Concerts

Riot Fest Chicago: Fall Out Boy, Joan Jett & the Blackhearts, Screeching Weasel

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Early in the evening, Ben Weasel of Screeching Weasel encouraged fans to check out Fall Out Boy "even though people don't like them." Fall Out Boy has its share of haters, and I can understand why. Personally, I really enjoy their older stuff, which basically sounds like Saves the Day. I can't get into the new album at all, but I was in the minority among fans that went absolutely apeshit during Fall Out Boy's set.

Girls screamed with the fervor of a Backstreet Boys show. Fans eagerly pawed their way toward the stage, in some cases, putting others in danger. Vocalist/guitarist Patrick Stump delayed playing a few songs to tell the crowd to help each other out, insisting that the band wouldn't play until the crowd calmed down. A girl was brought out on a stretcher as he said "I think we need a wheelchair." Standing on the left side of the stage, I saw another fan brought out on a stretcher, with a girl crying nearby. I also overheard a couple girls complain about getting trampled near the front.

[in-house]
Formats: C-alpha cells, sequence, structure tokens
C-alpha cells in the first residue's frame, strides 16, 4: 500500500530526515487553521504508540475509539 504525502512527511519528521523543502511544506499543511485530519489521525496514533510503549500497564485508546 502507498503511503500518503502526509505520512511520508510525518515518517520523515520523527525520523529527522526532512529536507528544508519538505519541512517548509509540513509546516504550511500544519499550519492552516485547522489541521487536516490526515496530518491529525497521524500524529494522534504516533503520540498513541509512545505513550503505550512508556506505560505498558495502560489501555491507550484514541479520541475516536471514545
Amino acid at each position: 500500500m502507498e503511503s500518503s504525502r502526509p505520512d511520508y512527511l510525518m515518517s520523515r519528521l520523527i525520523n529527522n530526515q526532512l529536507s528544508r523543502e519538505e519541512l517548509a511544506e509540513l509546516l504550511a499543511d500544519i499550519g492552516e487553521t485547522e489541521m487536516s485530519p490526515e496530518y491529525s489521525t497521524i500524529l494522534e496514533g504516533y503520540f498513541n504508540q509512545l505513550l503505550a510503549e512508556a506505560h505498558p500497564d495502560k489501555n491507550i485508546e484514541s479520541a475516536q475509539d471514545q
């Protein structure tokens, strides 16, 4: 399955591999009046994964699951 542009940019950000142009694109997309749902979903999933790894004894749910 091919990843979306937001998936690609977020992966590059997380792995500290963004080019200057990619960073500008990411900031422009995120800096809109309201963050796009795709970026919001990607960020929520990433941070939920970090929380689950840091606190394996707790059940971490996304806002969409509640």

I must have been a safe distance away, because I was surrounded by fans who enthusiastically sang along and didn't really push others. In fact, it was cool to see a band with a caliber like Fall Out Boy play in its hometown and headline a day of a large festival. Fans at the band's Marquee Theatre show a few months ago were pretty into it, but Chicago Fall Out Boy fans brought it to a whole new level. Not surprisingly, the band's radio hits were the best received--"Sugar We're Going Down," "Dance Dance," "Grand Theft Autumn," etc., though the bulk of the crowd seemed to also enjoy tracks from Save Rock and Roll.

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Melissa Fossum
Contact: Melissa Fossum